Recapping the Chocolate Show, Morsel by Morsel
One of William Dean's delectables.
Bowls of cacao beans, vats of liquid chocolate, and stacks of truffles invaded the Metropolitan Pavilion in Chelsea this past weekend as the Chocolate Show touched down in New York. French event planners Sylvie Douce and Francoise Jeantet have taken their trade show around the world in order to give the public a glimpse into the inner workings of gourmet chocolate. The 12th-annual event featured exhibits from international chocolatiers, as well as chocolate fashions and spa treatments, chocolate-related books and author signings, and demonstrations by top chefs.
Stepping into this world of chocolate houses and chocolate fountains was like winning a golden ticket to Willy Wonka's factory. Each exhibit seemed to offer something more wondrous than the last, with stunning works of edible art and, of course, free samples galore.
One of Cotton Tree Lodge's emissaries.
William Dean's chocolates were almost too pretty to eat (almost). The Florida company's chocolates are airbrushed or decorated with transfer sheets of colored cocoa butter, producing chocolates that are like miniature masterpieces. Their cassis confection, a blend of hazelnut and blackcurrant, won this year's Best in Show award. Unfortunately, they have yet to open a location even remotely close to New York.
The city, however, was well represented on the chocolate front. Pure Dark's stocked its booth with its signature barks--sheets of rich dark chocolate studded with delicacies like dried fruits, nuts, and cocoa nibs. Just in time for the Chocolate Show, the West Village company announced the launch of its customizable build-a-bark. The individualized slabs can now be prepared to order with a wider variety of ingredients, including sea salt and spice blends.
Not every exhibit featured a chocolatier. Dove Chocolate Discoveries presented its new program, which aims to spread the appreciation of fine chocolate through its growing ranks of chocolatiers. But, like Tupperware, the program seems to be tailored to the suburban housewife set. Rather than plastic containers, they'll be armed with cupcake kits and chocolate fondue sets, to host their own at-home tasting parties.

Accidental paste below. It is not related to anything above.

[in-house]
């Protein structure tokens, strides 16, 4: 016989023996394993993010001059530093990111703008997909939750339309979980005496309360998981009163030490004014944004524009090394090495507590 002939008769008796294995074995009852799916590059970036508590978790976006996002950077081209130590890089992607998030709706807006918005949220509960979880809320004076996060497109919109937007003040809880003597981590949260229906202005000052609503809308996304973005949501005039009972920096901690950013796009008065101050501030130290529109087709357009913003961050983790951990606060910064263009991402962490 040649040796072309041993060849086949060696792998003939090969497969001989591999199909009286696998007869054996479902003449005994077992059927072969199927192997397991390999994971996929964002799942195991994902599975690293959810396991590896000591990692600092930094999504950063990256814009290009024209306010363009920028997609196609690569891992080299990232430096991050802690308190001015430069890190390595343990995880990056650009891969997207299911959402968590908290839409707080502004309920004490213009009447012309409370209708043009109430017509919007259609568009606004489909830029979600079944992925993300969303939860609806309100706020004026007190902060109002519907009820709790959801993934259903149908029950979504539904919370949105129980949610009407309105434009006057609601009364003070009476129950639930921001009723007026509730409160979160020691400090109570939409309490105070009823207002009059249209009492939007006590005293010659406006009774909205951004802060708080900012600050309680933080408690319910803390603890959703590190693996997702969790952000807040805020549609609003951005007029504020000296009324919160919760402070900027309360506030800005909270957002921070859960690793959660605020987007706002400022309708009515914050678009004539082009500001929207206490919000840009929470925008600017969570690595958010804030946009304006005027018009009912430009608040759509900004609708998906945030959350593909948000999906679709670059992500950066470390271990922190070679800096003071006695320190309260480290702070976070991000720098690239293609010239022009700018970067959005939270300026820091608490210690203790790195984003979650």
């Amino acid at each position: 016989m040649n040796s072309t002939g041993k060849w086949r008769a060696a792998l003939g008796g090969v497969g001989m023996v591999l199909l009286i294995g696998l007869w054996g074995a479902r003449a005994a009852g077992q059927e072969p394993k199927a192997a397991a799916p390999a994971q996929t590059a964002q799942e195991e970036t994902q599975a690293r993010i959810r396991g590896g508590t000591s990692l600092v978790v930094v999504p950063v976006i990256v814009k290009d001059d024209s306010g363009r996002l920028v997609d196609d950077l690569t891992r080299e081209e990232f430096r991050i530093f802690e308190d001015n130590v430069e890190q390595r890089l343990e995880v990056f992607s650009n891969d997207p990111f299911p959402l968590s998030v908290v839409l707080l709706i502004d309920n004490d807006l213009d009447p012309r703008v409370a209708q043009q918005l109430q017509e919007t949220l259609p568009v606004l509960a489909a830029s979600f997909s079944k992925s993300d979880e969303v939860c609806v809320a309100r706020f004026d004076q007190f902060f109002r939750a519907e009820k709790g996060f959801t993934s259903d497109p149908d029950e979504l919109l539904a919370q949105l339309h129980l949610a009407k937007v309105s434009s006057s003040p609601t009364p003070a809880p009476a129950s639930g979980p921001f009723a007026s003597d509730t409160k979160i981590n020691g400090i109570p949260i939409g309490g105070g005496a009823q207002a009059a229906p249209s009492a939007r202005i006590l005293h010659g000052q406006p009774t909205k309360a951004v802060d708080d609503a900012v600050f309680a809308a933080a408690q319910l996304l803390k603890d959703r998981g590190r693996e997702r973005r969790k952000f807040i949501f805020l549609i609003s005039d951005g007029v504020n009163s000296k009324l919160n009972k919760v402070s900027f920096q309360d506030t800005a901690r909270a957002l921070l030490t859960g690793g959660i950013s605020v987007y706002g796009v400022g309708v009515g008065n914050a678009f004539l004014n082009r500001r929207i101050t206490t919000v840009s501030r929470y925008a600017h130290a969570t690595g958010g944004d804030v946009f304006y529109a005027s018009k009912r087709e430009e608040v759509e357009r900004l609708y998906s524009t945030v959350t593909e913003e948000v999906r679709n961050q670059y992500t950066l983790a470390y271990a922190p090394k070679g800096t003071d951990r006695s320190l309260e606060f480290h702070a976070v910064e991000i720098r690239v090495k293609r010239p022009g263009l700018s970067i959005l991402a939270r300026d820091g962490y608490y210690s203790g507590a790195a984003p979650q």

Chocolate was also utilized for more charitable causes at the show. Equal Exchange has dedicated itself to fair trade, co-ops, and sustainable farming since 1986. That includes cacao, sugar, and vanilla farmers from around the world. On Halloween night this year, Equal Exchange promoted reverse trick-or-treating, in which child volunteers went door-to-door, handing out fair trade chocolate to the adults who would normally indulge them with treats. Sounds like a different kind of chocolate army.
The exhibit from the Cotton Tree Lodge, a resort in Belize, offered something more--a chance to witness cocoa beans being transformed into refined chocolate, all on one tabletop. Visitors to the actual lodge can actually learn the same process--roasting, winnowing, crushing, and conching--during a weeklong chocolate-making program there. No word, though, on how much this dream vacation actually costs.
While the goal of the show supposedly was to open the public's eyes to this marvelous world of chocolate, after two hours of immersion, the thought of sampling more free goods sounded less appetizing. Turning into Augustus Gloop had to be avoided at all costs, and in the end, the show seemed to cause more of a stomach ache than an aching desire to consume more of the cocoa-y sweet stuff.
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